Renaissance dinner party

Vildtpostej og græskar puré

I hosted a renaissance dinner party for a few friends where I served game pie, pumpkin puré, bread, grapes and a chunky apple jam.

Grapes, chestnuts and apple compotAs I have talked about before I am planing a medieval & renaissance inspired larp dinner. I just started testing out recipes. Thursday night I had a friend over who will be part of the event so that was a good chance to test out a few recipes. I made a game postej (or game pie) and a pumpkin puré.

I had brought some diced game meat and a pumpkin among a lot of random other things that day without quite checking the recipes, so I made some adjustments. So what I ended up making was inspired by and based on period recipes (both from the renaissance) but I wasn’t quite following them. I also had some old apples that I cooked into a spicy apple compote using period spices.

I had so much fun in the kitchen cooking up a storm and both my partner and my friend loved it. The game pie will definitely be part of the larp menu.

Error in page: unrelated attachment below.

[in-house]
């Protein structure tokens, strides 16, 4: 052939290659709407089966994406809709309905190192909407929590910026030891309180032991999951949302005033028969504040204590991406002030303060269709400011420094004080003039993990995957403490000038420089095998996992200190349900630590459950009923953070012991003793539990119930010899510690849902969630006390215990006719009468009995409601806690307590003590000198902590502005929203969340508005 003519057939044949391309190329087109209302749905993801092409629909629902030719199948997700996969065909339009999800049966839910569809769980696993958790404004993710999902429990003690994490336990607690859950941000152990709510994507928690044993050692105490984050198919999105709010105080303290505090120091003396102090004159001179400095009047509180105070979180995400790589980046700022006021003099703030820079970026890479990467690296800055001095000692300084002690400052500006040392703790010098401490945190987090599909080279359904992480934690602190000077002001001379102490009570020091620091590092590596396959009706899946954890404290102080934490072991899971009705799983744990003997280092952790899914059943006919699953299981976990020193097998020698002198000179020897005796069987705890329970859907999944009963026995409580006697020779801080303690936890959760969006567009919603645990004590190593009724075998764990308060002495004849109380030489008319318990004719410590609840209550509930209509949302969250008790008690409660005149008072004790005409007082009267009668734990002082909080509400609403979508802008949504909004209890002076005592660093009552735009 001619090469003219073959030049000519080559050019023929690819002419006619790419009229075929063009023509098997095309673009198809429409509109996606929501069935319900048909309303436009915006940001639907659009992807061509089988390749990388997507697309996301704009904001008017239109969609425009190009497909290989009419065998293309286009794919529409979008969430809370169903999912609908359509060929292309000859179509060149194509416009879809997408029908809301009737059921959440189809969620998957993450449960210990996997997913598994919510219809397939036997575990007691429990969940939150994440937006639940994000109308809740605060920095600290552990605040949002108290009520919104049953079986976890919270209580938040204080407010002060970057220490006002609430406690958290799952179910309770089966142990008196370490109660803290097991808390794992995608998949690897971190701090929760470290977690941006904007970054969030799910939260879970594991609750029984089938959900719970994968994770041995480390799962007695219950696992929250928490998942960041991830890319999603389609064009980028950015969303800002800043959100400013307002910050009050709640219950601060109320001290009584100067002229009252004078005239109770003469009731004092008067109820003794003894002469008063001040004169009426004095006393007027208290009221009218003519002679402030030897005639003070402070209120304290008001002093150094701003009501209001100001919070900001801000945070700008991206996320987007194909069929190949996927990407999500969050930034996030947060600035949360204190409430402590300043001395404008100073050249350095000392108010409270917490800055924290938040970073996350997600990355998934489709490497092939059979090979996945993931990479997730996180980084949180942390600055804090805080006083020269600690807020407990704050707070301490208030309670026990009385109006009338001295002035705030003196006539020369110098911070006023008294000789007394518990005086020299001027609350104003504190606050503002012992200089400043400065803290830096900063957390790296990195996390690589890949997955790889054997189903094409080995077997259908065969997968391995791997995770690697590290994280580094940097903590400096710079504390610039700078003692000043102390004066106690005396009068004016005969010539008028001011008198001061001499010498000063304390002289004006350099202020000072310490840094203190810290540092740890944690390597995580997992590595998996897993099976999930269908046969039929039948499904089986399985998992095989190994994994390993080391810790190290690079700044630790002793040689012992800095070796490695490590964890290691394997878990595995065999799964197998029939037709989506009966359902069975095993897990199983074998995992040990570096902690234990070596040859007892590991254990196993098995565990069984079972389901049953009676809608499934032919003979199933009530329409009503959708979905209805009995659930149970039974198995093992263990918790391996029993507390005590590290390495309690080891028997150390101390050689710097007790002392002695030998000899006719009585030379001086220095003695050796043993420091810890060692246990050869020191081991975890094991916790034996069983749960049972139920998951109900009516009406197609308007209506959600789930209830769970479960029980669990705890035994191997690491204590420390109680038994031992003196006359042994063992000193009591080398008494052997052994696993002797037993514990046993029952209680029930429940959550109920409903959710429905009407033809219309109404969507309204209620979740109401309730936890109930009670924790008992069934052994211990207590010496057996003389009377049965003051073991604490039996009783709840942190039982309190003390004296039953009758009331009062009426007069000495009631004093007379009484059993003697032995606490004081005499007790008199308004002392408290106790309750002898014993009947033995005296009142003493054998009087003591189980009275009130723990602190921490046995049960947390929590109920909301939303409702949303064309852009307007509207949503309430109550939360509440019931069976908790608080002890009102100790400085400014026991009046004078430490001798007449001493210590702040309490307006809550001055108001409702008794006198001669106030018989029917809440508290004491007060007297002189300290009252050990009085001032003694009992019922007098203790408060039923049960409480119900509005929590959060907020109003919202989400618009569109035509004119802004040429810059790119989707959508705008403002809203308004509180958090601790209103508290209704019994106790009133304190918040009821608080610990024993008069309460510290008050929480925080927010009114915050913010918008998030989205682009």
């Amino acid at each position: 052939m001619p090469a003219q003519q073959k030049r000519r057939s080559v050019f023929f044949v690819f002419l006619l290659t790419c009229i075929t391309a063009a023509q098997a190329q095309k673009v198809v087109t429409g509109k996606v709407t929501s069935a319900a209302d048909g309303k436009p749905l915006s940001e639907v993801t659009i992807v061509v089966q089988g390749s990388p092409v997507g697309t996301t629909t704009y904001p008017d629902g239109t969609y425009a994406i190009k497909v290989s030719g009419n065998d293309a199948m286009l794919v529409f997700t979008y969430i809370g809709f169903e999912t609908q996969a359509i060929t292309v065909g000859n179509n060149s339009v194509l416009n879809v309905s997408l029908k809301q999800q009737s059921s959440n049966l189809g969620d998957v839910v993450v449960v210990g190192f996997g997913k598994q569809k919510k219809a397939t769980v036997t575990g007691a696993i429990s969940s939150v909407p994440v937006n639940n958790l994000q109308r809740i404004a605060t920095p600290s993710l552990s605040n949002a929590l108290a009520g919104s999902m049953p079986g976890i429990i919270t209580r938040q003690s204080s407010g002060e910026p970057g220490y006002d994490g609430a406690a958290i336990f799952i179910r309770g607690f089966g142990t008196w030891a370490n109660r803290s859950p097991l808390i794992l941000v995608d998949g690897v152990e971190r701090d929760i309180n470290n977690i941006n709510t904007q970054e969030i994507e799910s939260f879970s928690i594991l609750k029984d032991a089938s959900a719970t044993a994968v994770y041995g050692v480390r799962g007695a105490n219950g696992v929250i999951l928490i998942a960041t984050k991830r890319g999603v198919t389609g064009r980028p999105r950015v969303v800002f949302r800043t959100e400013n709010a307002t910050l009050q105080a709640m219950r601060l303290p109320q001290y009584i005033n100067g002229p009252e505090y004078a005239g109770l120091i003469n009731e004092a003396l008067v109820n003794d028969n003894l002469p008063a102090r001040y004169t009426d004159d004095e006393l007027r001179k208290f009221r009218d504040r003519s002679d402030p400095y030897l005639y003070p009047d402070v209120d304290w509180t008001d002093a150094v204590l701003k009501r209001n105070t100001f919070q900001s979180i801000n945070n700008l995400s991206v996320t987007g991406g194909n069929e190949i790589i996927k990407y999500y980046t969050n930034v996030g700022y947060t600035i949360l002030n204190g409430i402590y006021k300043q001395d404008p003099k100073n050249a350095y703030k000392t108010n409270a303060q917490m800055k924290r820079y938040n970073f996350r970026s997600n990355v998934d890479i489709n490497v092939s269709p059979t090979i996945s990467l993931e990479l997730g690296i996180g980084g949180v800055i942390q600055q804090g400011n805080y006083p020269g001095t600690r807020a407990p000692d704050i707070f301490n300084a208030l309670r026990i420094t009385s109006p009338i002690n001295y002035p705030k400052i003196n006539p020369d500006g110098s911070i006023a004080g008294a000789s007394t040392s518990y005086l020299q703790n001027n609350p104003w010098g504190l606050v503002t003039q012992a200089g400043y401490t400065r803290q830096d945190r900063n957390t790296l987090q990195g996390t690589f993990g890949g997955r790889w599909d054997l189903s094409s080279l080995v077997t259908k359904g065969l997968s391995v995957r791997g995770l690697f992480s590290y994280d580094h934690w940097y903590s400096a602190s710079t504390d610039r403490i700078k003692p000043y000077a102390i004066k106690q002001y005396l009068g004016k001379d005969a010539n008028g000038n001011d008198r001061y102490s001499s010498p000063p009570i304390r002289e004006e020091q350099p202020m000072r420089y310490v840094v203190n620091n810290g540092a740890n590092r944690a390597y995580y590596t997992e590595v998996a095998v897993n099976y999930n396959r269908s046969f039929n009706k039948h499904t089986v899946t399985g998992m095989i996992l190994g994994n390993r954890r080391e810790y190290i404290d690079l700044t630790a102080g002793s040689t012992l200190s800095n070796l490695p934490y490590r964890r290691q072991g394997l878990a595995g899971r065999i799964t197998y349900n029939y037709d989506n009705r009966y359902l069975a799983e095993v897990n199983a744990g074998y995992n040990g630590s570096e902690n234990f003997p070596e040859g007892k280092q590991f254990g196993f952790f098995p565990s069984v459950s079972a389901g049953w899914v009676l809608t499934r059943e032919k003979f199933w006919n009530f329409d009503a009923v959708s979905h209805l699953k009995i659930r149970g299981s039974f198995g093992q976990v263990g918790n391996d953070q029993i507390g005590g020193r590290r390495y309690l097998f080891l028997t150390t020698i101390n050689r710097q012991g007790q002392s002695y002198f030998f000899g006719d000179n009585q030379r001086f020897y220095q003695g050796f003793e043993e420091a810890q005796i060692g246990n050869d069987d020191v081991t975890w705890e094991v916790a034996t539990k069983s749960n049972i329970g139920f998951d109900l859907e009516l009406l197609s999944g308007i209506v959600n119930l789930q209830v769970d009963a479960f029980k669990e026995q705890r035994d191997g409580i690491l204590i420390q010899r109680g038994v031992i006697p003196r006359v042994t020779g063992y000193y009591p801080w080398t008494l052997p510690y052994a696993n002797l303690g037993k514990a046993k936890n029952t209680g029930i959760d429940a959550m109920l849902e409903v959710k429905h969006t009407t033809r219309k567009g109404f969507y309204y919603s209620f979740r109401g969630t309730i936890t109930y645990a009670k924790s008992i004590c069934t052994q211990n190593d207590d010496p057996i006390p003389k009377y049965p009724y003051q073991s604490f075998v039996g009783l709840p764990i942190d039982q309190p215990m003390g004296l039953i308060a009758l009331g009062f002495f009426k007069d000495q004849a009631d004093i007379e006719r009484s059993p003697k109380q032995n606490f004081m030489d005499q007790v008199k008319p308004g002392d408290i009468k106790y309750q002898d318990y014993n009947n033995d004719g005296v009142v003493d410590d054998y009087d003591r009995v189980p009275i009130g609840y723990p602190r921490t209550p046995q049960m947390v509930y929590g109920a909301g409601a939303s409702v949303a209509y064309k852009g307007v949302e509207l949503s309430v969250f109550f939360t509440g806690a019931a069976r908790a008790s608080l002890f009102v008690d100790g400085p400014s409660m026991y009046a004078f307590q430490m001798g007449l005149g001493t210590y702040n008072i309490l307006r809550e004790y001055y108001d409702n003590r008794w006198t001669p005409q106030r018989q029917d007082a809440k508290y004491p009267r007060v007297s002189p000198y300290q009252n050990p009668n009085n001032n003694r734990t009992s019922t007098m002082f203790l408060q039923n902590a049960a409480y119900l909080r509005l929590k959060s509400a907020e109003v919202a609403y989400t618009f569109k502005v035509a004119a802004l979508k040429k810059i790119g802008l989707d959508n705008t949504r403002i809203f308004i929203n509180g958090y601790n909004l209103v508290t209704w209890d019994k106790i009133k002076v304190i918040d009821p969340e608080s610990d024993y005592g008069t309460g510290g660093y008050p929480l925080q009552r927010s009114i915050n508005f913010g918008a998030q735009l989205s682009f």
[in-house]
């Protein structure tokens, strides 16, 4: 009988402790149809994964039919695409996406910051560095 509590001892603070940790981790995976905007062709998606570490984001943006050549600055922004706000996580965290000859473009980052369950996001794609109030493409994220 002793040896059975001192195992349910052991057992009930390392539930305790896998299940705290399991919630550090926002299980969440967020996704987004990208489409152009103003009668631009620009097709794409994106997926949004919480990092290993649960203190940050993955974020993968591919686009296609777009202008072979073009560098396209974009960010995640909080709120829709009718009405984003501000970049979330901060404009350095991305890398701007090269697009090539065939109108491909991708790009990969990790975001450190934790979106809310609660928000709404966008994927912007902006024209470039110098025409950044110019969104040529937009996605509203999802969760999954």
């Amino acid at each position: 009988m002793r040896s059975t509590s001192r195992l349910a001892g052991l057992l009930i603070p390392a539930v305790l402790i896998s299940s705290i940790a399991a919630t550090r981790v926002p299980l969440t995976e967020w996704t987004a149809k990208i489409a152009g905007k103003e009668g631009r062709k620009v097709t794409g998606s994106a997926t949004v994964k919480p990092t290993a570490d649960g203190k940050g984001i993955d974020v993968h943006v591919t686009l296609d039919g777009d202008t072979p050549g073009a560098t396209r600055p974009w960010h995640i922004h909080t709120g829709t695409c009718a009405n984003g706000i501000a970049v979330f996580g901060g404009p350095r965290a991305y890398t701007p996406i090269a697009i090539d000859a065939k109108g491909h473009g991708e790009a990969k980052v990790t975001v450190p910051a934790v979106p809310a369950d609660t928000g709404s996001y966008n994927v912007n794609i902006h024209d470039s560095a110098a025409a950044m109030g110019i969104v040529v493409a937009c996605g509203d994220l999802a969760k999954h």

Pumpkin puré (Græskarpuré)

dsc_0627The pumpkin puré is based of Bi Skaarup’s “Græskar at koge” in Renæssancemad. My only adjustment is the regular breadcrumbs are substituted for gingerbread breadcrumbs as I didn’t have any white bread and wanted to use spices in the puré anyway. I had seen gingerbread used as breadcrumbs in other main course recipes. It turned out to be a very tasty addition to the dish. The original recipe is from Anna Wecket’s cookbook “En artig oc meget nyttig Kogebog…”, 16481.

Game pie (Vildt postej)

Game pie (Vildt postej)

The beef and grapes pie

A “postej” is a pie in old danish. This pie is a mix of a number of recipes – all of them period appropriate. Pies were a common part of the wealthier table from the medieval kitchen and up until the 1800’s in Denmark. I have not made a postej before, so I am pleased as pie, that it turned out really well.